The government Fiscal Year is coming to a close on Thursday, September 30 which means time is not only running out to use up annual budgets, but the clock is ticking for Congress to approve government funds for next year. This year, there’s a very real chance that the funds may not get approved in time, causing the federal government to shut down.
You may have done your research on what a GSA Multiple Award Schedule (MAS) contract is, looked at the benefits and requirements, and decided you want to pursue it–but now what? One glance at the list of everything you need to submit your proposal, and it’s easy to get overwhelmed. Although the guide is there to help you, there’s a lot of paperwork required to create a successful GSA Schedule proposal (also known as offer), and you might have some hesitation about where to start. In this blog, we’ll help you navigate all the trainings, documents, and materials you need to start drafting your GSA Schedule offer in 5 steps.
Do you know what the real benefits of being on the GSA Schedule are? Learn the top 10 reasons (and advantages) why you should consider it.
When you go through the GSA Schedule acquisition process, you are evaluated on many levels. From administrative and financial records, to past performance and your pricing, GSA takes a very close look at your company. This is because GSA wants to make sure you are going to be a reliable contractor and can supply the products and services you intend to offer. However, once you have made it successfully through the acquisition process and are awarded your GSA Schedule contract, the evaluations don’t necessarily evaporate.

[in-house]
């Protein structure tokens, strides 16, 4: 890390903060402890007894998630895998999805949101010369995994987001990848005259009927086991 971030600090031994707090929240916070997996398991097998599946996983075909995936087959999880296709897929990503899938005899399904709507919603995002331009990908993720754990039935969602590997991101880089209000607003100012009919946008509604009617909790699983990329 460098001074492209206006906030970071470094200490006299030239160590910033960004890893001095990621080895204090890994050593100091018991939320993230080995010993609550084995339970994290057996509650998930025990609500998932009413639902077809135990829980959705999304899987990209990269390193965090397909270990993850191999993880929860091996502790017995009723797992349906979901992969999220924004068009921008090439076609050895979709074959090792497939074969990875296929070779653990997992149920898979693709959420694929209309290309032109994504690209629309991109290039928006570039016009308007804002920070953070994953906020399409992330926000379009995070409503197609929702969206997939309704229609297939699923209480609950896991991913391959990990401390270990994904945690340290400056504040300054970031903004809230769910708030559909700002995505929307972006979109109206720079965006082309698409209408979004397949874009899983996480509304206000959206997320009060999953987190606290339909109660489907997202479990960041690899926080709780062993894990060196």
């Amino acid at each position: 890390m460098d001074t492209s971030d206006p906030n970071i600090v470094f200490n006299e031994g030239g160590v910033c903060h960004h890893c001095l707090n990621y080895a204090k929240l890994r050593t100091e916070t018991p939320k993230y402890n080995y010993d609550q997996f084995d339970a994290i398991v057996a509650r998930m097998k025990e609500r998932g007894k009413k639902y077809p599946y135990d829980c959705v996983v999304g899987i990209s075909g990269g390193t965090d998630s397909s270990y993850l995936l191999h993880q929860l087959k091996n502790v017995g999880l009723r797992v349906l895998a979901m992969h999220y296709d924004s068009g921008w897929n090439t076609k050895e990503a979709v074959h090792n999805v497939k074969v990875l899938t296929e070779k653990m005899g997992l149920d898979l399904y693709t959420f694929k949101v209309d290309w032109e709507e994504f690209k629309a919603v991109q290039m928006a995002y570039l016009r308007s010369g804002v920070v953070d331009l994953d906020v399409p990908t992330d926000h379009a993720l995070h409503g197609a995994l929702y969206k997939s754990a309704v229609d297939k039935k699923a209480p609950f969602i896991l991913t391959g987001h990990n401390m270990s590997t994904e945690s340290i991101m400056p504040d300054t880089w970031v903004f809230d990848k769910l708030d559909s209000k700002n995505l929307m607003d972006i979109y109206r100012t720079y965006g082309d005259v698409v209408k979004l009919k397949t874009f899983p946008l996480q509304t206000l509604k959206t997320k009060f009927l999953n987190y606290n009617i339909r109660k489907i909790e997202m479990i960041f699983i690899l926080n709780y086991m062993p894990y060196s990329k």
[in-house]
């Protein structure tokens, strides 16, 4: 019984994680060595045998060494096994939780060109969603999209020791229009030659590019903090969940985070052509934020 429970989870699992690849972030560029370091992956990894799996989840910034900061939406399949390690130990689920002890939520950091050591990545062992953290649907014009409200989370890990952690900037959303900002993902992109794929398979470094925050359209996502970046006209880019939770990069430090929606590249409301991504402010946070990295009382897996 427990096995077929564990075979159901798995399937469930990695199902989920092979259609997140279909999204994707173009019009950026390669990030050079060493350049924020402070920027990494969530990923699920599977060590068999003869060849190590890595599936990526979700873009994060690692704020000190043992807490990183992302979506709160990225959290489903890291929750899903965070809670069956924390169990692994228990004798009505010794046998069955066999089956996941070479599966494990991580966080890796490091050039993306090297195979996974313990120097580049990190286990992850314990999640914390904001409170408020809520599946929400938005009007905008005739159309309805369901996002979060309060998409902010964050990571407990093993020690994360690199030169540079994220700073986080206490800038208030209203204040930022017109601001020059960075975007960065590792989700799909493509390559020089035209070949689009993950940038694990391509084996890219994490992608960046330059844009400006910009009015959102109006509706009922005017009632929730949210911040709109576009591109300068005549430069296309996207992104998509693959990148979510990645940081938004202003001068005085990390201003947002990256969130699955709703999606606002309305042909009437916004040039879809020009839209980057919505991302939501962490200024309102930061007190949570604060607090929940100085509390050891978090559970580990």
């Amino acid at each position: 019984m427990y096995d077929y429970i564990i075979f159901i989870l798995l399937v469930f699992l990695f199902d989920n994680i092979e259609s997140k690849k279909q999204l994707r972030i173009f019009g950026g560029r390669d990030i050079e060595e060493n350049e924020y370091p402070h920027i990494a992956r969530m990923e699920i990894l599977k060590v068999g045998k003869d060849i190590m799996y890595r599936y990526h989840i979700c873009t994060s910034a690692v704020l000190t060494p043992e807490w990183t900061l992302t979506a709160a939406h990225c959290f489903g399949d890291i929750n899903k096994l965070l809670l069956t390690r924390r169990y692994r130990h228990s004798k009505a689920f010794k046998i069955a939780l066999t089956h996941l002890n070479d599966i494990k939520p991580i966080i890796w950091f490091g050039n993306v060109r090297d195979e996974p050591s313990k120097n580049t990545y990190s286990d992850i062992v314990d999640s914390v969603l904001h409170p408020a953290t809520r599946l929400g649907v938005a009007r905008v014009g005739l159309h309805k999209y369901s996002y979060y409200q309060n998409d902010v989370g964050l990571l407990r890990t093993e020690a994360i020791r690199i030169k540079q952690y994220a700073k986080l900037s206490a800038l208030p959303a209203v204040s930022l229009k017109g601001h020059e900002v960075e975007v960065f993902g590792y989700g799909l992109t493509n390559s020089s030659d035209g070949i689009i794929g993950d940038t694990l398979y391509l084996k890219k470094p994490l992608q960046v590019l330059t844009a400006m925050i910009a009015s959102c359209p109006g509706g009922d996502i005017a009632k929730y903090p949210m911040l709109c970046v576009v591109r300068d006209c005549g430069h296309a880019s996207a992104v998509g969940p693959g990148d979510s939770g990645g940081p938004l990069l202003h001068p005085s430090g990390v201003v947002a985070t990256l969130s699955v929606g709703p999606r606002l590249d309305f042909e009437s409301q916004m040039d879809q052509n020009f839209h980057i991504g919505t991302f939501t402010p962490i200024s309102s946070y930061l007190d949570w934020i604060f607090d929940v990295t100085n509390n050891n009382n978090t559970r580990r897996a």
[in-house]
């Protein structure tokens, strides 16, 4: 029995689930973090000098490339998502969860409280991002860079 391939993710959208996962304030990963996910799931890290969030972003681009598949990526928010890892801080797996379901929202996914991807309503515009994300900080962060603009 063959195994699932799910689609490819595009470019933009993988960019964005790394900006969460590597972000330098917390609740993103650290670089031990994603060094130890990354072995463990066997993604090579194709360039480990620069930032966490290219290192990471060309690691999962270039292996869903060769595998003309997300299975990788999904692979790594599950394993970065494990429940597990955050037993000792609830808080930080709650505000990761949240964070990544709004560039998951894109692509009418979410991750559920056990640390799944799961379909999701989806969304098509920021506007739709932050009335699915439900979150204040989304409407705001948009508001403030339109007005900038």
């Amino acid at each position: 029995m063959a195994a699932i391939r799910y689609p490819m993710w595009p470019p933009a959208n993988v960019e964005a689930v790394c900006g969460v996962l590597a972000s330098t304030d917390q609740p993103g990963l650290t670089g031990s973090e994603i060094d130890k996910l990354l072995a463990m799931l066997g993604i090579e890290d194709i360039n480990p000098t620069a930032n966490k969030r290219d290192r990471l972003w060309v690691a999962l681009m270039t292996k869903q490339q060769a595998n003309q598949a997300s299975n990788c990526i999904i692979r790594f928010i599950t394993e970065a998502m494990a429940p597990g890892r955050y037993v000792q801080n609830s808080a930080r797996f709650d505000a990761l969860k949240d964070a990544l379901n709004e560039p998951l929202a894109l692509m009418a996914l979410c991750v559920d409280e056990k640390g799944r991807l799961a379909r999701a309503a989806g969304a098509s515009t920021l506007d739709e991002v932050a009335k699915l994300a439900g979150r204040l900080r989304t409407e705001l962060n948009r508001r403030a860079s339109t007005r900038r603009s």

It’s that time again—GSA released the Multiple Award Schedule (MAS) Solicitation 47QSMD20R0001 Refresh #7 on August 31, 2021. With Q4 of the federal government Fiscal Year in full swing, it’s important for contractors to stay updated on all the changes to their GSA Schedule contracts. So, what does the Solicitation Refresh mean for contractors and what action needs to be taken?
The GSA Schedule acquisition process is difficult enough as it is—you don’t want to worry about whether you’re doing all this work just to get rejected by GSA. While the process involves a lot of documentation, preparation, and negotiation, it’s not an unreachable goal to get your GSA Schedule awarded. However, rejection happens. Some of our clients have come to us after trying to get a GSA Schedule on their own and they were rejected and had to start over. So, we put together 5 reasons your GSA Schedule proposal could be rejected and how to avoid them.
Since the federal government is so vast and is comprised of hundreds of agencies, departments, and units, organization is key. This is especially true when it comes to government contracting. One of the numerous ways the government streamlines and standardizes the procurement process is with National Stock Numbers (NSNs).